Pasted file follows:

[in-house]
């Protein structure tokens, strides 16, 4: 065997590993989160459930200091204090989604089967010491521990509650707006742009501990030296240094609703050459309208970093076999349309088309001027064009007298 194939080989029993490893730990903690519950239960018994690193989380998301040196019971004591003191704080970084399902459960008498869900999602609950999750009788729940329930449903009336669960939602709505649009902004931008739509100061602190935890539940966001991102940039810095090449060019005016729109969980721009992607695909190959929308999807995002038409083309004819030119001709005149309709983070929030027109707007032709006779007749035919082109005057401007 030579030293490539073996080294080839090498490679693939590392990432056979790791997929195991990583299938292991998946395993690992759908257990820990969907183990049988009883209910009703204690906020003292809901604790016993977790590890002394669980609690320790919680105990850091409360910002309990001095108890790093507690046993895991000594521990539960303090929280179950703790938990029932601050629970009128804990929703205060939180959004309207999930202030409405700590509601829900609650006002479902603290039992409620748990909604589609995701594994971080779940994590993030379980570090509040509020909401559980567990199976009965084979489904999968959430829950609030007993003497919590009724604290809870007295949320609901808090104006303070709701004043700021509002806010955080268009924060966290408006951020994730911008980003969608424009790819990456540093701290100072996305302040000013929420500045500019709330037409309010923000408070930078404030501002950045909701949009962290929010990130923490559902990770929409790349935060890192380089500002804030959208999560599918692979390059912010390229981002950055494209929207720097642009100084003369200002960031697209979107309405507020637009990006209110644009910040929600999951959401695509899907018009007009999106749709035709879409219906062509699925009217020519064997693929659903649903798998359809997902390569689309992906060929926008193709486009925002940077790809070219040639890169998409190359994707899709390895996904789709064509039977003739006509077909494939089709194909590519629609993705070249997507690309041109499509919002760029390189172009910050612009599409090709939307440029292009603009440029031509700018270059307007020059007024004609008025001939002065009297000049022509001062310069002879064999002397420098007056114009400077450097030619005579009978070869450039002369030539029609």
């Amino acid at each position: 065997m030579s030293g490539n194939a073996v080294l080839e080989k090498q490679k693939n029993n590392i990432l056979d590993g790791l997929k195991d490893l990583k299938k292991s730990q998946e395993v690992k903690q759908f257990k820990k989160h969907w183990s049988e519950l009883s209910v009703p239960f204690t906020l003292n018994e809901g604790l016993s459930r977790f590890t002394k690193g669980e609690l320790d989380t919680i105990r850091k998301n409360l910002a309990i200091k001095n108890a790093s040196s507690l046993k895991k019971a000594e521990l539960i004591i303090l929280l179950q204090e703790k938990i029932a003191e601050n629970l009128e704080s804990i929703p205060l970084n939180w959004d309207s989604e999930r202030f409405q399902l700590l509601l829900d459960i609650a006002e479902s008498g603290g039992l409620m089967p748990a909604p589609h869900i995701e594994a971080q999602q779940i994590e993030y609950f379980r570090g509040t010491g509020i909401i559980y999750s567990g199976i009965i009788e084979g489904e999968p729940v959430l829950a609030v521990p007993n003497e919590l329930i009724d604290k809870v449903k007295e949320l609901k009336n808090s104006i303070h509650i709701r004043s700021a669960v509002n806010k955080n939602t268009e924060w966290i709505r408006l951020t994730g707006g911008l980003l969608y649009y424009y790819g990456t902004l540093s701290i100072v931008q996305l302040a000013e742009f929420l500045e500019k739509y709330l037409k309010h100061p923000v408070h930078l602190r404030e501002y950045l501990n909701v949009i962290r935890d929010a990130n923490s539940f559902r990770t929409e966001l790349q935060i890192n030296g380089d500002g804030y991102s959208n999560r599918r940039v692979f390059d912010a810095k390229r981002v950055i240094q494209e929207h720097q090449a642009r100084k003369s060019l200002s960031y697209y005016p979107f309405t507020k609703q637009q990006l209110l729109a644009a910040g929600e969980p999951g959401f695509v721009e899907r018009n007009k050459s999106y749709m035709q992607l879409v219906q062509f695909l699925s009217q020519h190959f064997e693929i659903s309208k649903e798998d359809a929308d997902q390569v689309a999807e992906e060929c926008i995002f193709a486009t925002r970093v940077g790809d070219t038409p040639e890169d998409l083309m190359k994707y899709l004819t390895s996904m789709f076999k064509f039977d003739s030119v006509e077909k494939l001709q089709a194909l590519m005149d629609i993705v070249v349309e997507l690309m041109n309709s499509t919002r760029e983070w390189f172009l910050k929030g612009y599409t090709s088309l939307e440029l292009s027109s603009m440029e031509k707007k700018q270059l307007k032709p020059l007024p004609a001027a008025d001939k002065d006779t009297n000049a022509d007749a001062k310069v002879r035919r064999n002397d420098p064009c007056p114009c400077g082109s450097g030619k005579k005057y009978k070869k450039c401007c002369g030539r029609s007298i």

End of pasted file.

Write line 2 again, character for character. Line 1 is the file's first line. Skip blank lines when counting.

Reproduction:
């Protein structure tokens, strides 16, 4: 065997590993989160459930200091204090989604089967010491521990509650707006742009501990030296240094609703050459309208970093076999349309088309001027064009007298 194939080989029993490893730990903690519950239960018994690193989380998301040196019971004591003191704080970084399902459960008498869900999602609950999750009788729940329930449903009336669960939602709505649009902004931008739509100061602190935890539940966001991102940039810095090449060019005016729109969980721009992607695909190959929308999807995002038409083309004819030119001709005149309709983070929030027109707007032709006779007749035919082109005057401007 030579030293490539073996080294080839090498490679693939590392990432056979790791997929195991990583299938292991998946395993690992759908257990820990969907183990049988009883209910009703204690906020003292809901604790016993977790590890002394669980609690320790919680105990850091409360910002309990001095108890790093507690046993895991000594521990539960303090929280179950703790938990029932601050629970009128804990929703205060939180959004309207999930202030409405700590509601829900609650006002479902603290039992409620748990909604589609995701594994971080779940994590993030379980570090509040509020909401559980567990199976009965084979489904999968959430829950609030007993003497919590009724604290809870007295949320609901808090104006303070709701004043700021509002806010955080268009924060966290408006951020994730911008980003969608424009790819990456540093701290100072996305302040000013929420500045500019709330037409309010923000408070930078404030501002950045909701949009962290929010990130923490559902990770929409790349935060890192380089500002804030959208999560599918692979390059912010390229981002950055494209929207720097642009100084003369200002960031697209979107309405507020637009990006209110644009910040929600999951959401695509899907018009007009999106749709035709879409219906062509699925009217020519064997693929659903649903798998359809997902390569689309992906060929926008193709486009925002940077790809070219040639890169998409190359994707899709390895996904789709064509039977003739006509077909494939089709194909590519629609993705070249997507690309041109499509919002760029390189172009910050612009599409090709939307440029292009603009440029031509700018270059307007020059007024004609008025001939002065009297000049022509001062310069002879064999002397420098007056114009400077450097030619005579009978070869450039002369030539029609």